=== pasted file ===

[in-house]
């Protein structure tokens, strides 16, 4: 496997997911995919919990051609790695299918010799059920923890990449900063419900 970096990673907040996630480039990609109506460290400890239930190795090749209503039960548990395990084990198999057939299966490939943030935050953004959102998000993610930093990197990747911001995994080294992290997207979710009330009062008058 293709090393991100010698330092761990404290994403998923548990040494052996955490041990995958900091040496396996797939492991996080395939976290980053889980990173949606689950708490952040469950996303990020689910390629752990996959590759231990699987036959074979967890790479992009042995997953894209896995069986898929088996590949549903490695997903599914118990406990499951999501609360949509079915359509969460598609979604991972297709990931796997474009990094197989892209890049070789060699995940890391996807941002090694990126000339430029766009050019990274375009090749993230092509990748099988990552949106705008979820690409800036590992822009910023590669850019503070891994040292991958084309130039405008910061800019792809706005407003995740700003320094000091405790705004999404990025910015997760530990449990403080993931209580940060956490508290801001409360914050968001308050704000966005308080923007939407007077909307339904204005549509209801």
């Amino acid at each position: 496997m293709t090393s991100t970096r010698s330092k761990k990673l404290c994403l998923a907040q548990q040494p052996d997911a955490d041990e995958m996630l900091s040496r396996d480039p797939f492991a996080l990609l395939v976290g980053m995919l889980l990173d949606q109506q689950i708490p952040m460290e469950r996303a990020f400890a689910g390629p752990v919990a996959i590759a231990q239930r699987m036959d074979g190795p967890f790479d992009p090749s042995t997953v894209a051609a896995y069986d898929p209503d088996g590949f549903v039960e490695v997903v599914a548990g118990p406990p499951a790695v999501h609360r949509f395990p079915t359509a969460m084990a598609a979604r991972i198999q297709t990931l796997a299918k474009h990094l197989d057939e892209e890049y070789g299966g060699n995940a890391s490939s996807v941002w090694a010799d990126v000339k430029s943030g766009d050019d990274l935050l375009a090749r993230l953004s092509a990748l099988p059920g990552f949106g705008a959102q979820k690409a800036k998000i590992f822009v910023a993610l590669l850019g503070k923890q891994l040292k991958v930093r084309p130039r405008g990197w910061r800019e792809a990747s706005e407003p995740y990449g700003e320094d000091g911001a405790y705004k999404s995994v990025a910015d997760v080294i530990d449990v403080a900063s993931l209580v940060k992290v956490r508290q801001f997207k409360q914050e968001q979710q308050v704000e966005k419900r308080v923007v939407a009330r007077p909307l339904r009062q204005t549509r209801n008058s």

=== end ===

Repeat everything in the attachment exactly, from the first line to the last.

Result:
[in-house]
């Protein structure tokens, strides 16, 4: 496997997911995919919990051609790695299918010799059920923890990449900063419900 970096990673907040996630480039990609109506460290400890239930190795090749209503039960548990395990084990198999057939299966490939943030935050953004959102998000993610930093990197990747911001995994080294992290997207979710009330009062008058 293709090393991100010698330092761990404290994403998923548990040494052996955490041990995958900091040496396996797939492991996080395939976290980053889980990173949606689950708490952040469950996303990020689910390629752990996959590759231990699987036959074979967890790479992009042995997953894209896995069986898929088996590949549903490695997903599914118990406990499951999501609360949509079915359509969460598609979604991972297709990931796997474009990094197989892209890049070789060699995940890391996807941002090694990126000339430029766009050019990274375009090749993230092509990748099988990552949106705008979820690409800036590992822009910023590669850019503070891994040292991958084309130039405008910061800019792809706005407003995740700003320094000091405790705004999404990025910015997760530990449990403080993931209580940060956490508290801001409360914050968001308050704000966005308080923007939407007077909307339904204005549509209801």
């Amino acid at each position: 496997m293709t090393s991100t970096r010698s330092k761990k990673l404290c994403l998923a907040q548990q040494p052996d997911a955490d041990e995958m996630l900091s040496r396996d480039p797939f492991a996080l990609l395939v976290g980053m995919l889980l990173d949606q109506q689950i708490p952040m460290e469950r996303a990020f400890a689910g390629p752990v919990a996959i590759a231990q239930r699987m036959d074979g190795p967890f790479d992009p090749s042995t997953v894209a051609a896995y069986d898929p209503d088996g590949f549903v039960e490695v997903v599914a548990g118990p406990p499951a790695v999501h609360r949509f395990p079915t359509a969460m084990a598609a979604r991972i198999q297709t990931l796997a299918k474009h990094l197989d057939e892209e890049y070789g299966g060699n995940a890391s490939s996807v941002w090694a010799d990126v000339k430029s943030g766009d050019d990274l935050l375009a090749r993230l953004s092509a990748l099988p059920g990552f949106g705008a959102q979820k690409a800036k998000i590992f822009v910023a993610l590669l850019g503070k923890q891994l040292k991958v930093r084309p130039r405008g990197w910061r800019e792809a990747s706005e407003p995740y990449g700003e320094d000091g911001a405790y705004k999404s995994v990025a910015d997760v080294i530990d449990v403080a900063s993931l209580v940060k992290v956490r508290q801001f997207k409360q914050e968001q979710q308050v704000e966005k419900r308080v923007v939407a009330r007077p909307l339904r009062q204005t549509r209801n008058s």